nep-hpe New Economics Papers
on History and Philosophy of Economics
Issue of 2010‒02‒13
nine papers chosen by
Erik Thomson
University of Manitoba

  1. What is the Source of Profit and Interest? A Classical Conundrum Reconsidered By Tomasson, Gunnar; Bezemer, Dirk J
  2. Youth Employment in Europe: Institutions and Social Capital Explain Better than Mainstream Economics By Contini, Bruno
  3. Should economists adopt methods from physics? By Austin Gerig
  4. Objective Confirmation of Subjective Measures of Human Well-being: Evidence from the USA By Oswald, Andrew J.; Wu, Stephen
  5. Punishment, Cooperation, and Cheater Detection in "Noisy" Social Exchange By Gary Bornstein; Ori Weisel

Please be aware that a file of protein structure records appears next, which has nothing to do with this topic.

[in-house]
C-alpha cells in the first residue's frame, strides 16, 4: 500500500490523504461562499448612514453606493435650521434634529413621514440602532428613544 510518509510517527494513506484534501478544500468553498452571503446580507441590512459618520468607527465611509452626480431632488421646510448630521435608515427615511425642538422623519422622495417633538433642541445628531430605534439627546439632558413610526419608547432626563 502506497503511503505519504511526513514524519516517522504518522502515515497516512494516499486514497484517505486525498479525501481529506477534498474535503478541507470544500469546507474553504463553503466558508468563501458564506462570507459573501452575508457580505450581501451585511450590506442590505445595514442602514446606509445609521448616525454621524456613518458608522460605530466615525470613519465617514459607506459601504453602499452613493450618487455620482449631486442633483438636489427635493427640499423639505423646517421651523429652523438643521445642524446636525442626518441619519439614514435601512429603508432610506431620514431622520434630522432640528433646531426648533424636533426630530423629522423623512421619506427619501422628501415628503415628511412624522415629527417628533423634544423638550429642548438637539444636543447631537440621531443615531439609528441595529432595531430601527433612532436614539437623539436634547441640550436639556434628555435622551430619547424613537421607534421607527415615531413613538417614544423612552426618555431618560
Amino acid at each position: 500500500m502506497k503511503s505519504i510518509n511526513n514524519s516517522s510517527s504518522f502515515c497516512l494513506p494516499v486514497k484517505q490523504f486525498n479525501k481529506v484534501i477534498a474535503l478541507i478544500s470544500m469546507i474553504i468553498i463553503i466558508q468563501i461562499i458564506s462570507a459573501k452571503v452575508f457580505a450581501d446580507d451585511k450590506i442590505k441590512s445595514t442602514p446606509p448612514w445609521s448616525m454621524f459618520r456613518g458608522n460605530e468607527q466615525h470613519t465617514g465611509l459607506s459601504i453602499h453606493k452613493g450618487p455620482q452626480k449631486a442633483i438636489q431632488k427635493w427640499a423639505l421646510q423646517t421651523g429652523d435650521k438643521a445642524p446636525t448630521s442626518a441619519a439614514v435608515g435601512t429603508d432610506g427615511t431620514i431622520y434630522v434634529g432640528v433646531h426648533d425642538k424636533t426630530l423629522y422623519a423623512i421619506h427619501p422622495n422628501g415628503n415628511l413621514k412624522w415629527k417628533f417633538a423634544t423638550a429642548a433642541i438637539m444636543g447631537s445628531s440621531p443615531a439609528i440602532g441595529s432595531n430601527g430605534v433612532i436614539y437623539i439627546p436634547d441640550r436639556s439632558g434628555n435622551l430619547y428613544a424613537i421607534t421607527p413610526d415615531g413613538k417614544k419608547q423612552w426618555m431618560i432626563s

6. Money and Sustainability By Othman, Jamal
  7. Behavioral economics as applied to firms: a primer By Armstrong, Mark; Huck, Steffen
  8. Social Norms and Behavior in the Local Commons Through the Lens of Field Experiments By Juan Camilo Cárdenas
  9. How Prevalent is Post-Decision Dissonance? Some Doubts and New Evidence By Holden, Steinar

  1. By: Tomasson, Gunnar; Bezemer, Dirk J
    Abstract: Classical political economy was underpinned by a shared view of the economy as a circular flow. This begged the question of how the value of produce can exceed the value of factor inputs: the ‘Profit Puzzle’. In this paper we advocate an understanding of the Profit Puzzle as a monetary paradox arising from Say’s Law. We trace how Classical, Keynesian and Neoclassical economists addressed the Puzzle. We suggest a solution based on the work of Bentham.
    Keywords: Circular Flow, Say's Law, Profit, Credit, Marx, Schumpeter, Keynes
    JEL: B12 E44
    Date: 2010–01–29
  2. By: Contini, Bruno (LABORatorio R. Revelli)